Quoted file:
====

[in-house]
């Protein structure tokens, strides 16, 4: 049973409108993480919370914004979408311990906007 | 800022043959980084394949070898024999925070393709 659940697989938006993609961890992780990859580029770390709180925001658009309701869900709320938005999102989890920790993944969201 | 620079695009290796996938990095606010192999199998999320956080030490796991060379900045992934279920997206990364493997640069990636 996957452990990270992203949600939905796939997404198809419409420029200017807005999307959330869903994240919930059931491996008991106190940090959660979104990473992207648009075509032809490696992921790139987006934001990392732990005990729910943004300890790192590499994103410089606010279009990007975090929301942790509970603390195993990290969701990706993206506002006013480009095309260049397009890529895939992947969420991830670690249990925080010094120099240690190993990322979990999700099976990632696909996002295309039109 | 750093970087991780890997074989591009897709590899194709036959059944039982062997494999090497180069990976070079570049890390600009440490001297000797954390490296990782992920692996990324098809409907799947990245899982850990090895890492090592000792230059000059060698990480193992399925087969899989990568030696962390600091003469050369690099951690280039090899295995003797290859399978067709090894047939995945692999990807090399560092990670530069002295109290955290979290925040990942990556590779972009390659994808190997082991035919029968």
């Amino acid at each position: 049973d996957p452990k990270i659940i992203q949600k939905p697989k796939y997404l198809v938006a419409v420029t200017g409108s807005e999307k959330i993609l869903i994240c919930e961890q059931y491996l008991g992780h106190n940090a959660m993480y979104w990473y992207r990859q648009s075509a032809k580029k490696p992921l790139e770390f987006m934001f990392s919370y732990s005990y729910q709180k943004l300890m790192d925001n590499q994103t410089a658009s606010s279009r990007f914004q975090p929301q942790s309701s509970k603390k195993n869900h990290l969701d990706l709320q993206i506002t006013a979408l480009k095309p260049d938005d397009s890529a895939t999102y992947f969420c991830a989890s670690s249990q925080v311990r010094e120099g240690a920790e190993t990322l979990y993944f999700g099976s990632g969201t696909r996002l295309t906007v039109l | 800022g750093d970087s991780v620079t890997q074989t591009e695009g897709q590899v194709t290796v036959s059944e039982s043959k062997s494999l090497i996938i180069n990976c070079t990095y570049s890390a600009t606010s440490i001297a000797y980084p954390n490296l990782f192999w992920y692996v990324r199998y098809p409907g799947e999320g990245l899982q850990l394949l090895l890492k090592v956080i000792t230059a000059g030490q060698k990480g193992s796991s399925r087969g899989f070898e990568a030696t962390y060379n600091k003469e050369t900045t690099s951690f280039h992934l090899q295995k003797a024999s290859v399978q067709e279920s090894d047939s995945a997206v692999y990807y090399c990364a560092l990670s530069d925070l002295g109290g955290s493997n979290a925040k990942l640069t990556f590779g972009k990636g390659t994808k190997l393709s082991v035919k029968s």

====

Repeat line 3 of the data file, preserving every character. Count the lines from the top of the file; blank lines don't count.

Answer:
């Amino acid at each position: 049973d996957p452990k990270i659940i992203q949600k939905p697989k796939y997404l198809v938006a419409v420029t200017g409108s807005e999307k959330i993609l869903i994240c919930e961890q059931y491996l008991g992780h106190n940090a959660m993480y979104w990473y992207r990859q648009s075509a032809k580029k490696p992921l790139e770390f987006m934001f990392s919370y732990s005990y729910q709180k943004l300890m790192d925001n590499q994103t410089a658009s606010s279009r990007f914004q975090p929301q942790s309701s509970k603390k195993n869900h990290l969701d990706l709320q993206i506002t006013a979408l480009k095309p260049d938005d397009s890529a895939t999102y992947f969420c991830a989890s670690s249990q925080v311990r010094e120099g240690a920790e190993t990322l979990y993944f999700g099976s990632g969201t696909r996002l295309t906007v039109l | 800022g750093d970087s991780v620079t890997q074989t591009e695009g897709q590899v194709t290796v036959s059944e039982s043959k062997s494999l090497i996938i180069n990976c070079t990095y570049s890390a600009t606010s440490i001297a000797y980084p954390n490296l990782f192999w992920y692996v990324r199998y098809p409907g799947e999320g990245l899982q850990l394949l090895l890492k090592v956080i000792t230059a000059g030490q060698k990480g193992s796991s399925r087969g899989f070898e990568a030696t962390y060379n600091k003469e050369t900045t690099s951690f280039h992934l090899q295995k003797a024999s290859v399978q067709e279920s090894d047939s995945a997206v692999y990807y090399c990364a560092l990670s530069d925070l002295g109290g955290s493997n979290a925040k990942l640069t990556f590779g972009k990636g390659t994808k190997l393709s082991v035919k029968s």